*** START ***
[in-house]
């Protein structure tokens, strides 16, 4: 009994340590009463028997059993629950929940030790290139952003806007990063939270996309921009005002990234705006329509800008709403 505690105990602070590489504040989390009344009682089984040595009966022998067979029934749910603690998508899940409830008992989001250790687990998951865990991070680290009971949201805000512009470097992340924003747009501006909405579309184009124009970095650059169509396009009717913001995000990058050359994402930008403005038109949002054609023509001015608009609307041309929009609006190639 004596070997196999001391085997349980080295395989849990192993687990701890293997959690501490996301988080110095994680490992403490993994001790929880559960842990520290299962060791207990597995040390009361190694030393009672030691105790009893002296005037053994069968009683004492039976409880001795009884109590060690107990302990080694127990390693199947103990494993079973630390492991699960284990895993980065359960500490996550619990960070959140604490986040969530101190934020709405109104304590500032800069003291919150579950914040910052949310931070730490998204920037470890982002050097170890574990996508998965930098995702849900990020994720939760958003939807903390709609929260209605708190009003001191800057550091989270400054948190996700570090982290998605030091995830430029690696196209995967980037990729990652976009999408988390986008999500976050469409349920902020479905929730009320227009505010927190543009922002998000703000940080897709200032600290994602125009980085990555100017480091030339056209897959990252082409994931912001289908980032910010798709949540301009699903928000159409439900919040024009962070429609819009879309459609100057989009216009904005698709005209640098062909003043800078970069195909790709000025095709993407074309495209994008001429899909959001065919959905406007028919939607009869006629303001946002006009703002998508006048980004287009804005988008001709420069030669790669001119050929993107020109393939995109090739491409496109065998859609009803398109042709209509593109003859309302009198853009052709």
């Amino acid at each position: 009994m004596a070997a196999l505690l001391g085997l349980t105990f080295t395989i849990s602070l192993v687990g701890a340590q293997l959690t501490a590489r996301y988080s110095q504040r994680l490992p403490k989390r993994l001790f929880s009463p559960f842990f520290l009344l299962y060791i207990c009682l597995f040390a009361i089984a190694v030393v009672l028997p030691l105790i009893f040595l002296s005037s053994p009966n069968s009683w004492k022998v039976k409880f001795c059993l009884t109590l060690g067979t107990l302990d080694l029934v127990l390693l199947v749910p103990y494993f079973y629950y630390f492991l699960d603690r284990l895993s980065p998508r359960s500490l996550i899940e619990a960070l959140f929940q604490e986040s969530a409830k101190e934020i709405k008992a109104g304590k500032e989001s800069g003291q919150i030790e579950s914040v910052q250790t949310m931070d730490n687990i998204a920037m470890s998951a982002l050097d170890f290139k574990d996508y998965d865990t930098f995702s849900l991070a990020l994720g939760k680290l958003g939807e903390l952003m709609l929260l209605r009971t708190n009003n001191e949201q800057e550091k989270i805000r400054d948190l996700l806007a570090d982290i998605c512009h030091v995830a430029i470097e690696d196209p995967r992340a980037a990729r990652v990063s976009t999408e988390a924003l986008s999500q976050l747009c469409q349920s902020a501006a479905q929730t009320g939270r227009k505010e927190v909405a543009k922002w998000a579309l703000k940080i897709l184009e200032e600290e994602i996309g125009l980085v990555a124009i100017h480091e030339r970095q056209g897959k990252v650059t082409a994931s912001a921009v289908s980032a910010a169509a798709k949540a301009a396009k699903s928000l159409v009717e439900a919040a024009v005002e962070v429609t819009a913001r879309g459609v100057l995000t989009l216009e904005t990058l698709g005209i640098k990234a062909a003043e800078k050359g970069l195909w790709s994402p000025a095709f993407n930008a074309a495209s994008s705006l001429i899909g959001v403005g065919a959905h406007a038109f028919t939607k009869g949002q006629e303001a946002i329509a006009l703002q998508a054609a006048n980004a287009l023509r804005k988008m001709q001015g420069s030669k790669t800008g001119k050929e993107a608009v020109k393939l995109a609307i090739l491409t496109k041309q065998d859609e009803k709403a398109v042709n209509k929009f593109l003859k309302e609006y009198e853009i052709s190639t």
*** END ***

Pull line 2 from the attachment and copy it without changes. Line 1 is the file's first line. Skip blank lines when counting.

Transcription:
């Protein structure tokens, strides 16, 4: 009994340590009463028997059993629950929940030790290139952003806007990063939270996309921009005002990234705006329509800008709403 505690105990602070590489504040989390009344009682089984040595009966022998067979029934749910603690998508899940409830008992989001250790687990998951865990991070680290009971949201805000512009470097992340924003747009501006909405579309184009124009970095650059169509396009009717913001995000990058050359994402930008403005038109949002054609023509001015608009609307041309929009609006190639 004596070997196999001391085997349980080295395989849990192993687990701890293997959690501490996301988080110095994680490992403490993994001790929880559960842990520290299962060791207990597995040390009361190694030393009672030691105790009893002296005037053994069968009683004492039976409880001795009884109590060690107990302990080694127990390693199947103990494993079973630390492991699960284990895993980065359960500490996550619990960070959140604490986040969530101190934020709405109104304590500032800069003291919150579950914040910052949310931070730490998204920037470890982002050097170890574990996508998965930098995702849900990020994720939760958003939807903390709609929260209605708190009003001191800057550091989270400054948190996700570090982290998605030091995830430029690696196209995967980037990729990652976009999408988390986008999500976050469409349920902020479905929730009320227009505010927190543009922002998000703000940080897709200032600290994602125009980085990555100017480091030339056209897959990252082409994931912001289908980032910010798709949540301009699903928000159409439900919040024009962070429609819009879309459609100057989009216009904005698709005209640098062909003043800078970069195909790709000025095709993407074309495209994008001429899909959001065919959905406007028919939607009869006629303001946002006009703002998508006048980004287009804005988008001709420069030669790669001119050929993107020109393939995109090739491409496109065998859609009803398109042709209509593109003859309302009198853009052709």